Ambassador Spotlight: Jill Habig, Founder, Public Rights Project
Jill on protecting our most basic civil rights
By Cameron Moore   |   April 27, 2019

JIll Habig

We talked to Ambassador Jill Habig, Founder & President of Public Rights Project, on their focus this year, her recent trip to Montgomery & Selma, AL and what motivated her to be an Ambassador.

TAC: What will you as a leader focus more on this year?

JH: The goal for 2019 is to tell better stories. We get so wrapped up with the nitty gritty, legal weeds of a case, we forget to zoom out and talk about the human beings who are impacted by those cases. For example, Matilda Cortez, a hotel housekeeper in Oakland had a case where she was denied wages, sick leave and benefits for 4 years before she found help by the Oakland City Attorney's office.

Right now we are seeing a dramatic rollback of peoples basic rights and federal environment protection. A dramatic rollback of federal housing and urban development. A gap between our laws and how ppl are treated. Our Solution? To ACTIVATE state and local government to do proactive work on behalf of their communities so people are protected.

TAC: How did your recent trip to Montgomery and Selma, AL drive your mission and your work?

JH: It was a life-altering experience for us to be there and sit with the traumatic, violent history of this country built on the backs of enslaved people and now continuing to built on the backs of the generational trauma and harm that that has caused and the continuing legacy of mass incarceration and racial discrimination.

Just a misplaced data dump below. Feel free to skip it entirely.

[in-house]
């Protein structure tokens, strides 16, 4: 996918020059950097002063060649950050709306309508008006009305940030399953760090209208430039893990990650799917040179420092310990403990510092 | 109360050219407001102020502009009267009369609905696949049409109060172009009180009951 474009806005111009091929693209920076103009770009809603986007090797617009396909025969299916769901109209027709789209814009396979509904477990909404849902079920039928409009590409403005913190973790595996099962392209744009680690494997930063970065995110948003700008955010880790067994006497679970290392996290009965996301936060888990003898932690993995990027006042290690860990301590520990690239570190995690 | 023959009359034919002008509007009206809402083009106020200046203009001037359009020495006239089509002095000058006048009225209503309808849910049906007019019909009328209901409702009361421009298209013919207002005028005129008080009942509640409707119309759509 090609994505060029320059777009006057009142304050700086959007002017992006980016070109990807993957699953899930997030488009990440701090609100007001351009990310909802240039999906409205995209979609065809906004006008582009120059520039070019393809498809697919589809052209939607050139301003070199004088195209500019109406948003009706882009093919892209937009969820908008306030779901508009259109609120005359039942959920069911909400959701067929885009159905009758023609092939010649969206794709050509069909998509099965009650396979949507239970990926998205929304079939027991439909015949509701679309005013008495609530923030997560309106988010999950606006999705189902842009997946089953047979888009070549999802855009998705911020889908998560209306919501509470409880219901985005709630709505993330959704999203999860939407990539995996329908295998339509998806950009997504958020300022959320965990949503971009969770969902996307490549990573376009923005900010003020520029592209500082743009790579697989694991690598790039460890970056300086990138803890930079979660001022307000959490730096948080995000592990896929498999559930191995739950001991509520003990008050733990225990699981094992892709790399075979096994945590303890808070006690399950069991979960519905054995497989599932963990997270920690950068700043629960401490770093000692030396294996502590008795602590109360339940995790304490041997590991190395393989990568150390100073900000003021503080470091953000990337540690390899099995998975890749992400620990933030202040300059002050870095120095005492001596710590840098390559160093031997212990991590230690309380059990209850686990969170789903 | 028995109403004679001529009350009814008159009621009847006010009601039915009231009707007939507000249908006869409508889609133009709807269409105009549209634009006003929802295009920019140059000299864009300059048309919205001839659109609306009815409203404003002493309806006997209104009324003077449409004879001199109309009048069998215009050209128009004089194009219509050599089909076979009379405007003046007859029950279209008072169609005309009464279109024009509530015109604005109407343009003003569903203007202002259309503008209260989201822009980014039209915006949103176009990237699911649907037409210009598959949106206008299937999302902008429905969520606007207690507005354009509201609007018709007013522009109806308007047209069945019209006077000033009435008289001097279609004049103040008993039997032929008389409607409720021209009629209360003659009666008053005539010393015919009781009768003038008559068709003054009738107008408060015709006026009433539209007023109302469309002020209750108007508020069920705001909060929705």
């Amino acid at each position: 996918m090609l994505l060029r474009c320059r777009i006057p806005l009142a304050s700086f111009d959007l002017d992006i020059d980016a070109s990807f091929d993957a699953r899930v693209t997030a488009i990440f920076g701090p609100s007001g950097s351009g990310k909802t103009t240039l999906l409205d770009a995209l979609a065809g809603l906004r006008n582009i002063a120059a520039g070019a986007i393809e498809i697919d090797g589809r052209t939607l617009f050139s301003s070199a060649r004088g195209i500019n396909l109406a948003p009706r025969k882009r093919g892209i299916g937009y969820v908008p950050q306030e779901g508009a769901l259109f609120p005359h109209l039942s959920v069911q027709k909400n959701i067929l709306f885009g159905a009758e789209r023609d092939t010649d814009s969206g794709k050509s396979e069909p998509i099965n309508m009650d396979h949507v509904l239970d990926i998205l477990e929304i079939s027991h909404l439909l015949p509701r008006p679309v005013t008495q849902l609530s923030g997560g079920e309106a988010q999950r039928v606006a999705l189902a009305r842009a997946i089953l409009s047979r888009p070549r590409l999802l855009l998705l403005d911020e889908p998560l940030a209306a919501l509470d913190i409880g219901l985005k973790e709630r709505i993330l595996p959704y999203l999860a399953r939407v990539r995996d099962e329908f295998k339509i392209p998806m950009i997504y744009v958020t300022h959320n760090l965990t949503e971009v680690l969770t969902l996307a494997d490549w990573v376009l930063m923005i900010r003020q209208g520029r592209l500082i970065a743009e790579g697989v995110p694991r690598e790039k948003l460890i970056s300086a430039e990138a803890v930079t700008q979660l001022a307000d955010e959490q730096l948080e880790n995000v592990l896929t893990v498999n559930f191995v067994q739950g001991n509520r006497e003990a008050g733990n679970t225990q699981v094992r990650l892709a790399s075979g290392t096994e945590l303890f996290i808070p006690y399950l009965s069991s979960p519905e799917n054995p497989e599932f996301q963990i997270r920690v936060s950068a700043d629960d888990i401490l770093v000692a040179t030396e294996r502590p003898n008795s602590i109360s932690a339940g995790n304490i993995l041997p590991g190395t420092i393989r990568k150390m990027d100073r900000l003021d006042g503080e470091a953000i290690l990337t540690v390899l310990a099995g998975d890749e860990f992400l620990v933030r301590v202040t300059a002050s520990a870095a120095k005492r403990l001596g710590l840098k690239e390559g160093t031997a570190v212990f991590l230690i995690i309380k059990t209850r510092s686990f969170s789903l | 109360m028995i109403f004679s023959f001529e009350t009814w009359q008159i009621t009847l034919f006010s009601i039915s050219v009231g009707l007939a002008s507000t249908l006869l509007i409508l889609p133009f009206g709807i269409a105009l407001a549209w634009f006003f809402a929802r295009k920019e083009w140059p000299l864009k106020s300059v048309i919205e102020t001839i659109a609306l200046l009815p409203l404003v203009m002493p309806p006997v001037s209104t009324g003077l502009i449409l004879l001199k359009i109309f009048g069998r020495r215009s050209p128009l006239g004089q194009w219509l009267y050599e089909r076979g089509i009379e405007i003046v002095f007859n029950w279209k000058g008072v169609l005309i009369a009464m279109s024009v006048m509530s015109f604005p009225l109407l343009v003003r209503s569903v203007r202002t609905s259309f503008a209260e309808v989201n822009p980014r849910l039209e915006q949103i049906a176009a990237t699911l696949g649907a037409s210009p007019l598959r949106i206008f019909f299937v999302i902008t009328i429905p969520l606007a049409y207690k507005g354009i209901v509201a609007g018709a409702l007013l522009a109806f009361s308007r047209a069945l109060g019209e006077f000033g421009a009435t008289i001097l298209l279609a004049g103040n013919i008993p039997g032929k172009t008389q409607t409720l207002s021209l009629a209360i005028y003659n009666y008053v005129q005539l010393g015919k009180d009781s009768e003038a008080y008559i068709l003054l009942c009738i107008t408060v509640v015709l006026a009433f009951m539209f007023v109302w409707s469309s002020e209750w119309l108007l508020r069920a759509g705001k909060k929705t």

And so as an organization that is dedicated to using the power of government for good we want to build a pipeline of diverse and talented lawyers into state and local government. We want to activate state and local government to better protect their residents.

We can’t do that unless we confront the history and frankly the continued continued presence of government that actually does the opposite of those things, that actually perpetuates inequity and perpetuates violence against communities.

If we’re going to try to build a government that’s serving all its people we have to think about how government has been used to oppress people and think about how we can both confront that history and change it through the people and the systems we put in place in our own state and local governments.

It was important for our team to think deliberately about how we make sure we are embedding equity into our work. Montgomery was a powerful reminder of our history and the importance of embedding equity into government which is vital to build a different future instead of perpetuating the same pattern.

TAC: What motivated you to become an Ambassador?

JH: What's exciting about The Ambassador’s Circle is the unique network of talented, creative people who are using their abilities not just to make a living, but make the world a better place. A collective of people who are trying to martial their talents to improve the world we live in and the way each of us can make an impact, through our daily jobs or daily actions. The premise that we all have a lot of power and question of how we use it and use it collectively.

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